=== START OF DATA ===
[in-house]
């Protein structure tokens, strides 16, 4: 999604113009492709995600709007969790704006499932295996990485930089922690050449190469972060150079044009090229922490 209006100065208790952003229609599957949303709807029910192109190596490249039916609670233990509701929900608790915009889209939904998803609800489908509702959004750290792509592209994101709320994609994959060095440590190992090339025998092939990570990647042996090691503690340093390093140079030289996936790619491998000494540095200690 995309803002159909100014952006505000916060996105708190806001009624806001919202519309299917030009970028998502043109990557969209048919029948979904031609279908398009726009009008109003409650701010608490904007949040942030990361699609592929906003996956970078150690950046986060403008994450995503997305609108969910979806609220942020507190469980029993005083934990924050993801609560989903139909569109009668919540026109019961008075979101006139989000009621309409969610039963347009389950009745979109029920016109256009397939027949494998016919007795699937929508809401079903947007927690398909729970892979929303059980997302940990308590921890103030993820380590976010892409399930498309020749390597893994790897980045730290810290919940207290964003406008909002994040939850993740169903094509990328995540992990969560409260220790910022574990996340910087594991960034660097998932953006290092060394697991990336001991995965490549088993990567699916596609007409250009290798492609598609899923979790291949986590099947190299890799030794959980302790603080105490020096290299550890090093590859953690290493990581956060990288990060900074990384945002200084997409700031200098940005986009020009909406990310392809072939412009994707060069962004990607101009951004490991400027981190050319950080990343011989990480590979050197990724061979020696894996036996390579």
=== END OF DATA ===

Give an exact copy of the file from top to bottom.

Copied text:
[in-house]
């Protein structure tokens, strides 16, 4: 999604113009492709995600709007969790704006499932295996990485930089922690050449190469972060150079044009090229922490 209006100065208790952003229609599957949303709807029910192109190596490249039916609670233990509701929900608790915009889209939904998803609800489908509702959004750290792509592209994101709320994609994959060095440590190992090339025998092939990570990647042996090691503690340093390093140079030289996936790619491998000494540095200690 995309803002159909100014952006505000916060996105708190806001009624806001919202519309299917030009970028998502043109990557969209048919029948979904031609279908398009726009009008109003409650701010608490904007949040942030990361699609592929906003996956970078150690950046986060403008994450995503997305609108969910979806609220942020507190469980029993005083934990924050993801609560989903139909569109009668919540026109019961008075979101006139989000009621309409969610039963347009389950009745979109029920016109256009397939027949494998016919007795699937929508809401079903947007927690398909729970892979929303059980997302940990308590921890103030993820380590976010892409399930498309020749390597893994790897980045730290810290919940207290964003406008909002994040939850993740169903094509990328995540992990969560409260220790910022574990996340910087594991960034660097998932953006290092060394697991990336001991995965490549088993990567699916596609007409250009290798492609598609899923979790291949986590099947190299890799030794959980302790603080105490020096290299550890090093590859953690290493990581956060990288990060900074990384945002200084997409700031200098940005986009020009909406990310392809072939412009994707060069962004990607101009951004490991400027981190050319950080990343011989990480590979050197990724061979020696894996036996390579």